There’s a great story by Thomas Goetz in yesterday’s NYTimes magazine about PatientsLikeMe, an online community for people with chronic diseases.
I’d read a little bit about patientslikeme before, but didn’t fully recognize the depth of their ambitions to collect and analyze patient data.
One of the most interesting things about PatientsLikeMe is the eagerness of patients to share their detailed data, and that the same cultural currents of openness that that have been driving social media seem to extend to traditonally private, personal clinical data. There is also a virtuous cycle of transparency – the more data people share, the more disease gets ‘demythicized’ and the taboos against discussion are broken.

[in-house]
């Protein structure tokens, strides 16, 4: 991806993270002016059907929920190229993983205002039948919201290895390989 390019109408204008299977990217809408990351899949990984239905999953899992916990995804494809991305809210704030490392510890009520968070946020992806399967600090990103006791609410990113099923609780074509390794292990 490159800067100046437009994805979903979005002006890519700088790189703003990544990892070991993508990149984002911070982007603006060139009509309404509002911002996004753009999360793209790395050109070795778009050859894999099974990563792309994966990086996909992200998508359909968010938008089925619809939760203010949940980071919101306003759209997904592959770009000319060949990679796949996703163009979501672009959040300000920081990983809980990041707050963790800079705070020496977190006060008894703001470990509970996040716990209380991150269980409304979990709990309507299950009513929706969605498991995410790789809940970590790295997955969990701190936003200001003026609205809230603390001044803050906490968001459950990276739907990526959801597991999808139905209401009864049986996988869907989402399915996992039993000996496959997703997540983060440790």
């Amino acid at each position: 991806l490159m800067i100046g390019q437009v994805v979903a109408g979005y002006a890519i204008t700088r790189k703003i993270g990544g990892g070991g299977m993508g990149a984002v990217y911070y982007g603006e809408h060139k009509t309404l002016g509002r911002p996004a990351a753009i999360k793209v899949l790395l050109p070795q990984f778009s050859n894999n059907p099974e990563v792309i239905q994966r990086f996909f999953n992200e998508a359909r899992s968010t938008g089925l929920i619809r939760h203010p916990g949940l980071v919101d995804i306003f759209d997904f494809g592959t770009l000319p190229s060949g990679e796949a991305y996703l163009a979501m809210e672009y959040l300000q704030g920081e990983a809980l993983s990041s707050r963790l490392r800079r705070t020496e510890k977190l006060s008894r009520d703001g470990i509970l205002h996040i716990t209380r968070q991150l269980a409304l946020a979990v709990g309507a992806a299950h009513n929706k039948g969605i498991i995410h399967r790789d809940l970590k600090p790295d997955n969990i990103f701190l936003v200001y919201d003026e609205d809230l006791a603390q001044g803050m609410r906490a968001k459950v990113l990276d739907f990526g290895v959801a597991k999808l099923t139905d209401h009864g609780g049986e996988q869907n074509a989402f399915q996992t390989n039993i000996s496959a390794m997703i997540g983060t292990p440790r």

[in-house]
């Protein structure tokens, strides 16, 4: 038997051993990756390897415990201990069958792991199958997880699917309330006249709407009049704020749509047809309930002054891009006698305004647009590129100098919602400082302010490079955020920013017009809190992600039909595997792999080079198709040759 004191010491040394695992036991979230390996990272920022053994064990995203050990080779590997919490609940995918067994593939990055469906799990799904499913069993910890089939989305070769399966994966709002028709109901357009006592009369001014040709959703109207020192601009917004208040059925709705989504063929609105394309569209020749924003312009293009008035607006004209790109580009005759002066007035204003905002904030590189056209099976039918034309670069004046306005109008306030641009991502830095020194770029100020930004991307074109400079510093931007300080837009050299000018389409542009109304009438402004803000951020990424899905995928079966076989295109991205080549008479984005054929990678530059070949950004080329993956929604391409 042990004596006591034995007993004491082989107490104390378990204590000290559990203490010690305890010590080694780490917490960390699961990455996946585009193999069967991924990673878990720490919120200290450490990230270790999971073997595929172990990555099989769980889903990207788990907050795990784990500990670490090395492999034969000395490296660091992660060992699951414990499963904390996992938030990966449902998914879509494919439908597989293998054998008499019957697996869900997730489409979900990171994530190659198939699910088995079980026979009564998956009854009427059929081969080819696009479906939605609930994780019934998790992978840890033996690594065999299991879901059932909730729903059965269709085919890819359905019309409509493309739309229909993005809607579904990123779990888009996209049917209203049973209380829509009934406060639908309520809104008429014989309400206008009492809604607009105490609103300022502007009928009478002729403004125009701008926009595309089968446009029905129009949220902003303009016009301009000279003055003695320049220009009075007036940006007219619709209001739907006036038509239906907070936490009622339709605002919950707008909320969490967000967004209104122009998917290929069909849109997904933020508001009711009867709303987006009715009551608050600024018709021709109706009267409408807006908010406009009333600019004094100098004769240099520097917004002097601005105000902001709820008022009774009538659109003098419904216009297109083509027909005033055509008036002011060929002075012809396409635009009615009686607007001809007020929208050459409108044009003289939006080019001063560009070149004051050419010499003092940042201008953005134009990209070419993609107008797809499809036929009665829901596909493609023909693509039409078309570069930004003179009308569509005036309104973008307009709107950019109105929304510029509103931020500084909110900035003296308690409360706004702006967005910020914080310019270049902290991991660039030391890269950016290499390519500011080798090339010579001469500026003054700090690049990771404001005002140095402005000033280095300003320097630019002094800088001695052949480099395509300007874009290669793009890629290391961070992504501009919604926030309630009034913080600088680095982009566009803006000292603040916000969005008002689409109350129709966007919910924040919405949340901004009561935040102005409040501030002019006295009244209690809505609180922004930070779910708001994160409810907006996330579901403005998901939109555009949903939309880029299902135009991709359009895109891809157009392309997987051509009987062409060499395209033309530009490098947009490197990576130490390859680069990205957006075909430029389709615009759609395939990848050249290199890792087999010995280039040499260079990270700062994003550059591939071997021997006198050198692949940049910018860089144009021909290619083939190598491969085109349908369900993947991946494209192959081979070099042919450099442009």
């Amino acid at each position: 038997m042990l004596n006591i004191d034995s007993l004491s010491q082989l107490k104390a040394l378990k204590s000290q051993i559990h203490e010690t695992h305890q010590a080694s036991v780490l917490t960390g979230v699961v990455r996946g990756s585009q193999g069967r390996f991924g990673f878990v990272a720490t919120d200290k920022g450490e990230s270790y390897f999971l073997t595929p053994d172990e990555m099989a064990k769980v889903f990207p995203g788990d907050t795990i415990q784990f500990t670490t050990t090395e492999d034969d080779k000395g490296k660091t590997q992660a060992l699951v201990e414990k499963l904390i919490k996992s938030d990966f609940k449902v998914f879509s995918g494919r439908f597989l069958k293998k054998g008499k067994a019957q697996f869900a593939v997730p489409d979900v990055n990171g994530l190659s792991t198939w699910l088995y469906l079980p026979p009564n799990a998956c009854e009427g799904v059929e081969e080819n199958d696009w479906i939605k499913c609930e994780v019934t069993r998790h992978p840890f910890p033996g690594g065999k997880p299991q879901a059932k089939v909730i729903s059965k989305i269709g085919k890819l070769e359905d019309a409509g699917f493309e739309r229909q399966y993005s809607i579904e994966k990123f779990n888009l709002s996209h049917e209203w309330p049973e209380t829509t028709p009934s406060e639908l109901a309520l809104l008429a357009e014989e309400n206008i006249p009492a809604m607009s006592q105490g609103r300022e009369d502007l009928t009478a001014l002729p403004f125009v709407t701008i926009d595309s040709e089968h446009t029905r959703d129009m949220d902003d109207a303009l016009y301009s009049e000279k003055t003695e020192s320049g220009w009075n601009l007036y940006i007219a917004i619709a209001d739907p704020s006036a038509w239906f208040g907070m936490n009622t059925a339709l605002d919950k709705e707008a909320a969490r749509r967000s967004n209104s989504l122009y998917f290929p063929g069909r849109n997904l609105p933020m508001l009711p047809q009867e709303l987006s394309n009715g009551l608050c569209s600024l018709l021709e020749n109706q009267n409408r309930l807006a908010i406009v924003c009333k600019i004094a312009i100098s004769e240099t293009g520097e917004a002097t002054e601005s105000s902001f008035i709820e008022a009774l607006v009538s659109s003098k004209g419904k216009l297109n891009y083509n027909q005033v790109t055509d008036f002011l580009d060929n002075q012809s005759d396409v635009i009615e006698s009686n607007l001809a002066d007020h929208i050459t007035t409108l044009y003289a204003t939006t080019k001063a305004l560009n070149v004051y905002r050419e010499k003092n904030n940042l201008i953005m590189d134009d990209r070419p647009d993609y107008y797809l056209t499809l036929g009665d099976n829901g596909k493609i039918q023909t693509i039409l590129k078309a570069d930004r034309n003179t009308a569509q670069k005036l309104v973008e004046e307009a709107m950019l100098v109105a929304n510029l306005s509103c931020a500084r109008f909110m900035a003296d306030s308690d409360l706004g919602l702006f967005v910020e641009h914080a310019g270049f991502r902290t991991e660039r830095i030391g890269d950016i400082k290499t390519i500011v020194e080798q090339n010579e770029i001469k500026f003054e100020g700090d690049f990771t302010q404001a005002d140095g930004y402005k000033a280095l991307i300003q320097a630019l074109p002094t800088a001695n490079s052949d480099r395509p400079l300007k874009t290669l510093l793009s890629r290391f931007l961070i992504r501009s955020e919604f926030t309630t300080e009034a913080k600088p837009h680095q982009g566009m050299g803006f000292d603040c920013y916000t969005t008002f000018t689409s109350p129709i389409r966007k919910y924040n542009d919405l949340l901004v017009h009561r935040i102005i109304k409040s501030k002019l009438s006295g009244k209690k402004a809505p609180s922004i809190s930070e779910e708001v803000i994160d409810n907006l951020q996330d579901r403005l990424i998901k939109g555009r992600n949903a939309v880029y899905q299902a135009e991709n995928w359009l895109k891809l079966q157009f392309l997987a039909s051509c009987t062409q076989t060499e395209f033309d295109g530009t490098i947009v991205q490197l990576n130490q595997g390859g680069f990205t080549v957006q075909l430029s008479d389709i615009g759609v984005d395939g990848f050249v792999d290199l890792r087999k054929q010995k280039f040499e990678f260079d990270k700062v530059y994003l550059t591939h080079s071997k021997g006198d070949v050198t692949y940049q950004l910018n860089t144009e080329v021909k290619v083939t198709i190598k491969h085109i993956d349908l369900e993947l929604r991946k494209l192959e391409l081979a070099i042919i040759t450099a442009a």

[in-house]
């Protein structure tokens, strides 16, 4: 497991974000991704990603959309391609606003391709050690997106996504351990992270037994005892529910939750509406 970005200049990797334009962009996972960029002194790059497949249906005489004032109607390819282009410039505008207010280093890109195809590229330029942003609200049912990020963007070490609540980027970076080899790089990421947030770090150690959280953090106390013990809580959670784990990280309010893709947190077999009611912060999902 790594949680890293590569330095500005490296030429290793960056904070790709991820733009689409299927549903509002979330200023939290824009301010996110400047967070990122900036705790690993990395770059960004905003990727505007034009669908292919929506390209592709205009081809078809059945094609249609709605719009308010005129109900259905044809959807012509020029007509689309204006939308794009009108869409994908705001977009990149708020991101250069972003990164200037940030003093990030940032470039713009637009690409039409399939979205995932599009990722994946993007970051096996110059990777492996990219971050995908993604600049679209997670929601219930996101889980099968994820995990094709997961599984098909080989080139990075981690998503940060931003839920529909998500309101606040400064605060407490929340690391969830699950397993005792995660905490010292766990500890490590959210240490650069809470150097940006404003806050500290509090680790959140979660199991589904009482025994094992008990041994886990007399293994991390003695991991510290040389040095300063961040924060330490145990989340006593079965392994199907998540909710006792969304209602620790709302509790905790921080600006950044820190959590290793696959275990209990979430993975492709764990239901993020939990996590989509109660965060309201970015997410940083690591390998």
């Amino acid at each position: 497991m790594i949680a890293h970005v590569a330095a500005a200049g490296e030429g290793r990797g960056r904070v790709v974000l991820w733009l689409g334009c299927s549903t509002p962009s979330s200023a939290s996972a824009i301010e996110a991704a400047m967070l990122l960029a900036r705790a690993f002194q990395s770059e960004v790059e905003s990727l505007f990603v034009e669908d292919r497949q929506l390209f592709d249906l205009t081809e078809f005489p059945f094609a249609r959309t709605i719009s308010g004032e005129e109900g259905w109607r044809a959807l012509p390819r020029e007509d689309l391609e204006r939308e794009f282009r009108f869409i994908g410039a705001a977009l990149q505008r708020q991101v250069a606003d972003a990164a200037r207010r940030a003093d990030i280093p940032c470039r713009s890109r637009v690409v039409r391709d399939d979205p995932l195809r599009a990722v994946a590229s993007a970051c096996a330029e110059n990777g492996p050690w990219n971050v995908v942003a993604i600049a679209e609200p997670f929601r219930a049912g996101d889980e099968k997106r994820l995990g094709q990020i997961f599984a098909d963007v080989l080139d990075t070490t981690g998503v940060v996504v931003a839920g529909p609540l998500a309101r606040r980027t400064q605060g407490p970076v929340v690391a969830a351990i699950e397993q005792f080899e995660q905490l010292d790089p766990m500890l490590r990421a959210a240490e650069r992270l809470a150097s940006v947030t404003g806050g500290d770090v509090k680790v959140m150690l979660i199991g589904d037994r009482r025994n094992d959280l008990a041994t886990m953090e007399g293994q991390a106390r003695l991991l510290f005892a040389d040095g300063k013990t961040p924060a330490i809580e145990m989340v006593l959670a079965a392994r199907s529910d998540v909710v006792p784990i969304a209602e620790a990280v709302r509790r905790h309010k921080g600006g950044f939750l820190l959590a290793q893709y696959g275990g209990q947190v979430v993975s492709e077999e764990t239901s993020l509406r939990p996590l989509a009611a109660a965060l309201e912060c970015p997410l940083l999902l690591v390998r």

It is easy to see the risks in patients trying to take off-label prescriptions into their own hands, and the opportunity for excessive optimism in interpreting uncontrolled trials and anecdotal advice. Transparency, however, is ultimately a good thing and the only way to ensure reliable data. The lack of transparency in traditional clinical trials is unfortunate, and results in missed research opportunities and too much potential for spin, truthiness, and quenching of undesirable results. Individual patients own their medical information, and ought to have the power and tools to publish, aggregate, and analyze data about themselves and each other.
Goetz also blogs at Epidemix, and has posted a related WNYC interview there.